Andrea Biglia

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Andrea Biglia (c.1395 – 1435)[1] was an Italian Augustinian humanist, known as a moral philosopher and historian.


He was born in Milan, and became an Augustinian hermit in 1412.[2] After time studying in Padua he came to the Santo Spirito, Florence in 1418.[3]

In 1423 he moved to Bologna, and by the end of the 1420s, after a period at Pavia. He was teaching at the University of Siena, having left Bologna because of anti-papal feeling in 1428. There he died of the plague in 1435.[2][4][5]


An early influence was Gasparino Barzizza at Padua, and Sicco Polento, another pupil there, became a friend. Biglia in Florence met the humanist circle including Ambrogio Traversari: others were Giovanni Aurispa, Leonardo Bruni and Niccolò Niccoli. In Bologna he associated with Niccolò Albergati. There he encountered Aurispa again, and the other humanists Leon Battista Alberti, Giovanni Lamola, Antonio Panormita, and Giovanni Toscanella.[2][6] His interest in Islamic history was stimulated by the 1432 visit to Siena of Sigismund of Hungary.[4][7]


Biglia wrote a treatise against the populist preacher Bernardino of Siena.[8] In connection with this dispute, Biglia wrote on the Holy Name of Jesus, and these theological writings proved influential.[9] Some of Biglia's own sermons survive.[2]

As a historian he wrote on Eastern Christendom and Islam, including a history of the Mongols.[10] His best-known work Rerum mediolanensium historia was a history of Milan in the period 1402–1431 in the style of Livy.[7] In it he was an apologist for the 1424 taking of Forlì by the Visconti.[11]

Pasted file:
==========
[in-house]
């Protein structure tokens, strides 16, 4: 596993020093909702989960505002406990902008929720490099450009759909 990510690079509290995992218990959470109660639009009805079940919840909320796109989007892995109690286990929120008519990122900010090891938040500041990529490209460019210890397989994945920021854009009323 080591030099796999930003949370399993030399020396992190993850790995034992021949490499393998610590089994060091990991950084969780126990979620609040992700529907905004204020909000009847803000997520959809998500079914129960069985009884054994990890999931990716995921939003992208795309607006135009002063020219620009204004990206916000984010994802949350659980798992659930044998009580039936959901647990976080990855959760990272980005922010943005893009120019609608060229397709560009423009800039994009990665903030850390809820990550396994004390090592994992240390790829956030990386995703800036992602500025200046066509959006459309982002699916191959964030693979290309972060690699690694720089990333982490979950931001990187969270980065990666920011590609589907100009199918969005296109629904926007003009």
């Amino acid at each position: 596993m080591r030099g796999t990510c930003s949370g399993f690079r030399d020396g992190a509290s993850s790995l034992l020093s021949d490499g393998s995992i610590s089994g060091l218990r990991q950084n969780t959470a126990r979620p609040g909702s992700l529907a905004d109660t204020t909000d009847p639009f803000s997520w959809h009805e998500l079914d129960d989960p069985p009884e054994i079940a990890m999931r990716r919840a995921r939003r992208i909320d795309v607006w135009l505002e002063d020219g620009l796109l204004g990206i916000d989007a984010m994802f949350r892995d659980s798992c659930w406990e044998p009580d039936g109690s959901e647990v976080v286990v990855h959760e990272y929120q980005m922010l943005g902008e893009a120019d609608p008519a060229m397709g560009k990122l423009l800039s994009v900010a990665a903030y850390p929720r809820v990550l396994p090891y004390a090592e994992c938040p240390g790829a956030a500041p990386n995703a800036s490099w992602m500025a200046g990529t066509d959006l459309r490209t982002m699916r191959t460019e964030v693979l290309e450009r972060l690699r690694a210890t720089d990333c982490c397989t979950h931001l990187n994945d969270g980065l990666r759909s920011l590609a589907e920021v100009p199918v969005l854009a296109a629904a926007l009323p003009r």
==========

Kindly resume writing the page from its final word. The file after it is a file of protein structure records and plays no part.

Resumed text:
As a translator he worked on the Vita Timoleontis of Plutarch from Greek, which he had learned at some point, and some of Aristotle.[2]


  1. ^ "BIGLIA, Andrea". Dizionario Biografico degli Italiani (in Italian). 10. Treccani. 1968. 
  2. ^ a b c d e Charles L. Stinger (1977). Humanism and the Church Fathers: Ambrogio Traversari (1386-1439) and Christian Antiquity in the Italian Renaissance. SUNY Press. pp. 25–26. ISBN 978-0-87395-304-7. Retrieved 2 August 2012. 
  3. ^ Paul F. Grendler (29 September 2004). The Universities of the Italian Renaissance. JHU Press. p. 321. ISBN 978-0-8018-8055-1. Retrieved 2 August 2012. 
  4. ^ a b Margaret Meserve (2008). Empires of Islam in Renaissance Historical Thought. Harvard University Press. p. 316. ISBN 978-0-674-02656-8. Retrieved 2 August 2012. 
  5. ^ Achim Wesjohann (May 2012). Mendikantische Gründungserzählungen im 13. Und 14. Jahrhundert (in German). LIT Verlag Münster. p. 666. ISBN 978-3-643-11667-3. Retrieved 2 August 2012. 
  6. ^ Mirella Ferrari; Marco Navoni (2007). Nuove ricerche su codici in scrittura latina dell'Ambrosiana: atti del Convegno, Milano, 6-7 ottobre 2005 (in Italian). Vita e Pensiero. p. 255. ISBN 978-88-343-1486-9. Retrieved 2 August 2012. 
  7. ^ a b Marianne Pade (2007). The Reception of Plutarch's Lives in Fifteenth-Century Italy. Museum Tusculanum Press. p. 225. ISBN 978-87-635-0532-1. Retrieved 2 August 2012. 
  8. ^ Franco Mormando (1 May 1999). The Preacher's Demons: Bernardino of Siena and the Social Underworld of Early Renaissance Italy. University of Chicago Press. p. 90. ISBN 978-0-226-53854-9. Retrieved 2 August 2012. 
  9. ^ Riccardo Fubini (1 January 2003). Humanism and Secularization: From Petrarch to Valla. Duke University Press. p. 302. ISBN 978-0-8223-3002-8. Retrieved 2 August 2012. 
  10. ^ Z. R. W. M. von Martels; Arie Johan Vanderjagt (2003). Pius II, "el Più Expeditivo Pontifice": Selected Studies on Aeneas Silvius Piccolomini (1405-1464). BRILL. p. 31. ISBN 978-90-04-13190-3. Retrieved 2 August 2012. 
  11. ^ Ronald G. Witt (1 August 2003). In the Footsteps of the Ancients: The Origins of Humanism from Lovato to Bruni. BRILL. pp. 491–2. ISBN 978-0-391-04202-5. Retrieved 2 August 2012. 

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